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Businesses face cash crunch in March 2021 despite tax cuts

Adrian Flores
Adrian Flores
19 October 2020 2 minute readShare
Businesses face cash crunch

Businesses will still be facing cash flow struggles between now and the end of March 2021 even with the extra tax cuts announced in the recent federal budget, according to a new report.

The latest Deloitte Access Economics Business Outlook noted that, for businesses, the tax cuts would be offset by the dialing back of JobKeeper and JobSeeker, the drying up of money from the early access to superannuation scheme and the end of a range of mortgage and rent deferrals.

Further, it said not much money is currently moving around in the Australian economy, which has taken momentum away from both wage and price inflation.

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“Businesses haven’t had much pricing power, and now they have less. Ditto workers. So, wage and price inflation will stay in the slow lane until unemployment is comfortably below 6 per cent. That looks like being sometime during 2024,” Deloitte said.

Unemployment to not recover for a while

 

Deloitte said unemployment rate will not return to 6 per cent until early 2024 and comfortably under that threshold until late 2024, and that a further 60,000 people will be expected to lose employment in 2021. However, a bounce-back will be on the cards in 2022, with 210,000 gaining employment.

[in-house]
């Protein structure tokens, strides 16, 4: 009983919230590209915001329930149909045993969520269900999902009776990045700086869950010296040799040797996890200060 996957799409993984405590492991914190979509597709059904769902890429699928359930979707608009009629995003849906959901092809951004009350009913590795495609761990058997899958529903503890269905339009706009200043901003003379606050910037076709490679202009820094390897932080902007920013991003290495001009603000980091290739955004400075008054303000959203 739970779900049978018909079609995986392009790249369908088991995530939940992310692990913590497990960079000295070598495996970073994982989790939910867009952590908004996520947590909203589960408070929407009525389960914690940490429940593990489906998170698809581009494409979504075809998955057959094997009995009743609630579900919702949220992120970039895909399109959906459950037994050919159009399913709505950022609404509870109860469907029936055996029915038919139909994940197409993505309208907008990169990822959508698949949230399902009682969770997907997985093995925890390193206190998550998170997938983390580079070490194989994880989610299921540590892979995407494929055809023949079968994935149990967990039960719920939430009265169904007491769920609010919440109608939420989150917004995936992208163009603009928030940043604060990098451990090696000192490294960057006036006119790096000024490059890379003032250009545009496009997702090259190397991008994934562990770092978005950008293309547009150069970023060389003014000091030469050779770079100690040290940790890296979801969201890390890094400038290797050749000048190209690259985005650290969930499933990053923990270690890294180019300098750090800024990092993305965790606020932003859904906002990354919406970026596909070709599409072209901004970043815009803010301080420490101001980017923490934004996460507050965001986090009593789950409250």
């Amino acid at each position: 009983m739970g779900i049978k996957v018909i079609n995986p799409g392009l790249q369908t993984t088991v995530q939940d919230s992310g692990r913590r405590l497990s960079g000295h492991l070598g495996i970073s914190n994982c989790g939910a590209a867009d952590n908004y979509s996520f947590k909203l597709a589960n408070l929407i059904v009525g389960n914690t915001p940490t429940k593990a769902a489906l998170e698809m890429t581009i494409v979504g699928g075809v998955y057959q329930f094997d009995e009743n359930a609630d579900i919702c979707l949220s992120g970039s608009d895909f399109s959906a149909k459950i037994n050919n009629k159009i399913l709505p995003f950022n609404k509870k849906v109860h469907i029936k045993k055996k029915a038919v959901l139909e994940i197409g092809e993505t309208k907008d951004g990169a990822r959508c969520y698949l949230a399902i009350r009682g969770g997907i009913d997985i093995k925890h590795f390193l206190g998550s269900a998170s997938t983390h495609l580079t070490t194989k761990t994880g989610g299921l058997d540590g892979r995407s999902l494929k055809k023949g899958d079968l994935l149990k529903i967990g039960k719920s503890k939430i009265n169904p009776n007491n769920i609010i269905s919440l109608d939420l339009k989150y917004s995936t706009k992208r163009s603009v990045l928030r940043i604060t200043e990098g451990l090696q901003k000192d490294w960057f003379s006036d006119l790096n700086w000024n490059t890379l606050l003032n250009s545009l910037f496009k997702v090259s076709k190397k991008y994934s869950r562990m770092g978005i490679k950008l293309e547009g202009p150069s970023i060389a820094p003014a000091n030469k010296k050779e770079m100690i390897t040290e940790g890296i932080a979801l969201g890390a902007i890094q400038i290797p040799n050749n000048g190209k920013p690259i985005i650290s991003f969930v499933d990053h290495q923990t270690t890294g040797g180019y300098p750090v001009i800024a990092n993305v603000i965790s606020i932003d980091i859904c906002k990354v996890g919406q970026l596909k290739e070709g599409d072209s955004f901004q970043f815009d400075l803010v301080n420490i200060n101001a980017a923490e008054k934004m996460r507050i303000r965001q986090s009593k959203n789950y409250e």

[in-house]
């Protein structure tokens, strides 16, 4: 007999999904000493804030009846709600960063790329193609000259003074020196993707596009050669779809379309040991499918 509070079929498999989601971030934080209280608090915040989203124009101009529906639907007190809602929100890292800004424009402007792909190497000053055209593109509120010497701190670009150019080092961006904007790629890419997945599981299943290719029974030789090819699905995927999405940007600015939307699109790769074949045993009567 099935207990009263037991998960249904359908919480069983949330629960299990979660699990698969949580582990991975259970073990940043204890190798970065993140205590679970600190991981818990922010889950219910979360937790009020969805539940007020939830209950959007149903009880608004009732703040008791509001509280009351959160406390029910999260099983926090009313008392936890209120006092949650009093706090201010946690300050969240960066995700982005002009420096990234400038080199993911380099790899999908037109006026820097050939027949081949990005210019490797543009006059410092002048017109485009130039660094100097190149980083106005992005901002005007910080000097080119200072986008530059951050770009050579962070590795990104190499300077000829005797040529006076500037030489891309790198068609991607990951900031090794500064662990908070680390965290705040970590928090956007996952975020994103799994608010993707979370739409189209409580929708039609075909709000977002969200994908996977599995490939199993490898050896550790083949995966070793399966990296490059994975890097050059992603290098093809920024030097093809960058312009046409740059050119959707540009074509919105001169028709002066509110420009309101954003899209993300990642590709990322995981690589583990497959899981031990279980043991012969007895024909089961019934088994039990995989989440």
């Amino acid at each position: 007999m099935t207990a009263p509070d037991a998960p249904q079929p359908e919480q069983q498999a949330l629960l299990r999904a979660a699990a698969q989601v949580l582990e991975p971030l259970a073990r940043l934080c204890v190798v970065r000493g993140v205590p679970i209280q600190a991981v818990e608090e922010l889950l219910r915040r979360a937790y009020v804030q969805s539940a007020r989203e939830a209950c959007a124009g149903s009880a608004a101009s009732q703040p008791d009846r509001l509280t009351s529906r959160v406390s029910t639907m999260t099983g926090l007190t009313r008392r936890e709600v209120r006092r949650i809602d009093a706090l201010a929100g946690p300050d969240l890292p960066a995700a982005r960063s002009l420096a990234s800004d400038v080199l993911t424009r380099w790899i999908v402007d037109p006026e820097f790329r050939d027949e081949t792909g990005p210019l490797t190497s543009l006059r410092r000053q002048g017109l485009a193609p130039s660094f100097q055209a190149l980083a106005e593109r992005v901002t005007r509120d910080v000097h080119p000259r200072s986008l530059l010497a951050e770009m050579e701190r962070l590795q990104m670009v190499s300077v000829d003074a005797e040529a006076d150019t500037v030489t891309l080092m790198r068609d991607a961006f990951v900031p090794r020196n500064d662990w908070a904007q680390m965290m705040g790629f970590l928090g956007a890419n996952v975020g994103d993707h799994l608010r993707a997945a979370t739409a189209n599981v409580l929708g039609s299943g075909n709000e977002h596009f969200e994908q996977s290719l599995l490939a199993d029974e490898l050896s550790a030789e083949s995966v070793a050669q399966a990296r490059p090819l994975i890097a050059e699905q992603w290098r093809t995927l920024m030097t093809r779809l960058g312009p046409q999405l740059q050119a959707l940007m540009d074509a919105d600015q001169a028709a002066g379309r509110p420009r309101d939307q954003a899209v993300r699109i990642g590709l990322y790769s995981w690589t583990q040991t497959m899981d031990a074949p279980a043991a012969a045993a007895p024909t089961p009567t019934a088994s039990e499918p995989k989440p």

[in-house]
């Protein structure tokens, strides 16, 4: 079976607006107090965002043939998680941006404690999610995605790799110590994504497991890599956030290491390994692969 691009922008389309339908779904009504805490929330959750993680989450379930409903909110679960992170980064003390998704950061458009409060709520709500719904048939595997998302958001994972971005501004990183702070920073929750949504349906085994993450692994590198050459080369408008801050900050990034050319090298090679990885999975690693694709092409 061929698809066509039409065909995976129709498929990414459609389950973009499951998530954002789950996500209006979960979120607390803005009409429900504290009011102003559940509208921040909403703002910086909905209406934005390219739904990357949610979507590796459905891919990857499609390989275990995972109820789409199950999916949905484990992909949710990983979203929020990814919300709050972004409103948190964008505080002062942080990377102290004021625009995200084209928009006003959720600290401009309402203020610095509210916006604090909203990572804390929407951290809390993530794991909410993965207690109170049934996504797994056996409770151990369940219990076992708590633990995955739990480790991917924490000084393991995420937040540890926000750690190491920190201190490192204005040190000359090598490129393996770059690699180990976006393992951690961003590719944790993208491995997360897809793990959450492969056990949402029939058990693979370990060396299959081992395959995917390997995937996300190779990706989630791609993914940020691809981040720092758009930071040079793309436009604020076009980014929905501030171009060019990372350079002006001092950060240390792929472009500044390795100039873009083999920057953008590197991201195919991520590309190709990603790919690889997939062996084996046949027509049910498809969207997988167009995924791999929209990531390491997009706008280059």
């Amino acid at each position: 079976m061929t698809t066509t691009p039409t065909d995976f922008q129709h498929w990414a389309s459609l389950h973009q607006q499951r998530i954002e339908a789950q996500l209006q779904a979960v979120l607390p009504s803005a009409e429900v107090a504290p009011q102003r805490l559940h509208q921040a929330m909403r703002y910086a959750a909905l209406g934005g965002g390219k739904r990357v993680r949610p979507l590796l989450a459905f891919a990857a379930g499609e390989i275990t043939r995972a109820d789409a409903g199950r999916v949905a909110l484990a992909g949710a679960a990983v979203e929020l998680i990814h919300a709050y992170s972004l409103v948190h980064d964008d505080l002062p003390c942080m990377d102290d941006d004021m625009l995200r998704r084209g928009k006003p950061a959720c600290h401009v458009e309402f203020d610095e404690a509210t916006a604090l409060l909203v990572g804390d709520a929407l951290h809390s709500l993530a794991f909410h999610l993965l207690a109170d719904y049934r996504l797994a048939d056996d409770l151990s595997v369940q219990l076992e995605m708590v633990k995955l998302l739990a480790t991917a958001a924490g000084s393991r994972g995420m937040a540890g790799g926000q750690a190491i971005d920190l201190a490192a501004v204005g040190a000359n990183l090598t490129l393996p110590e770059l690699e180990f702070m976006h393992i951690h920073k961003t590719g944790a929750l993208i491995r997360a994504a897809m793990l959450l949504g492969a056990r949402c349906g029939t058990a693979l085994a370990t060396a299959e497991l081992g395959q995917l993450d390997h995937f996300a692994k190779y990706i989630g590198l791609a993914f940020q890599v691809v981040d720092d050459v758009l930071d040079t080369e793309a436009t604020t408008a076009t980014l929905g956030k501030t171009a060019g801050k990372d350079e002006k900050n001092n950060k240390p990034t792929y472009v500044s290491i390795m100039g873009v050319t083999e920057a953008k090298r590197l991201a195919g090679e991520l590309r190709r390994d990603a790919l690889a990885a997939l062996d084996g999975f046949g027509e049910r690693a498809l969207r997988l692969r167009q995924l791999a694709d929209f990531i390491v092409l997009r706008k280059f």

In addition, more than 200,000 people will be expected to return to the labour force in 2021, and another 150,000 in 2022.

Post-COVID predictions by industry

The Deloitte report predicted that 2021 looks set to continue the developing recovery in sectors smashed by the lockdowns of 2020.

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“If we can keep COVID at bay, then the likes of accommodation, food, entertainment, airlines and others will be climbing back from the abyss,” the report said.

“And there’s more — by 2022, tourists and foreign students will be here in greater numbers. So, yes, there’s some cavalry coming.”

However, even with more businesses able to open, the report also noted that the fading emergency supports for the economy means that 2021 will look more like a “usual” recession, with sectoral damage starting to centralise in the likes of manufacturing, as well as in housing and commercial construction, while sectors reliant on discretionary spending (including retail and entertainment) will be on the slow train back towards normal.

As for 2022 and beyond, Deloitte predicts the coronavirus crisis will leave behind a huge hangover, with the Australian economy permanently more than 3 per cent smaller than its pre-COVID forecasts, largely due to closed borders leaving its population almost 600,000 smaller than without COVID.

“The arc of our nation’s history is bending before our very eyes. A smaller and older Australia awaits us. That isn’t necessarily bad, but it’s definitely big; it will reshape the nation’s future in a bunch of ways,” the report said. 

“The longer-term outlook is worse for all those selling into Australian markets. It’s our exporters, miners and farmers in particular who have less to fear on this score.

“It’s most challenging for those industries whose market size is determined by the increase in population. Their pain will linger.”

Businesses face cash crunch in March 2021 despite tax cuts
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Adrian Flores
Adrian Flores

Adrian Flores is the deputy editor of MyBusiness. Before that, he was the deputy editor for SMSF Adviser as well as features editor for ifa (Independent Financial Adviser), InvestorDaily, Risk Adviser, Fintech Business and Adviser Innovation.

You can email Adrian at [email protected].

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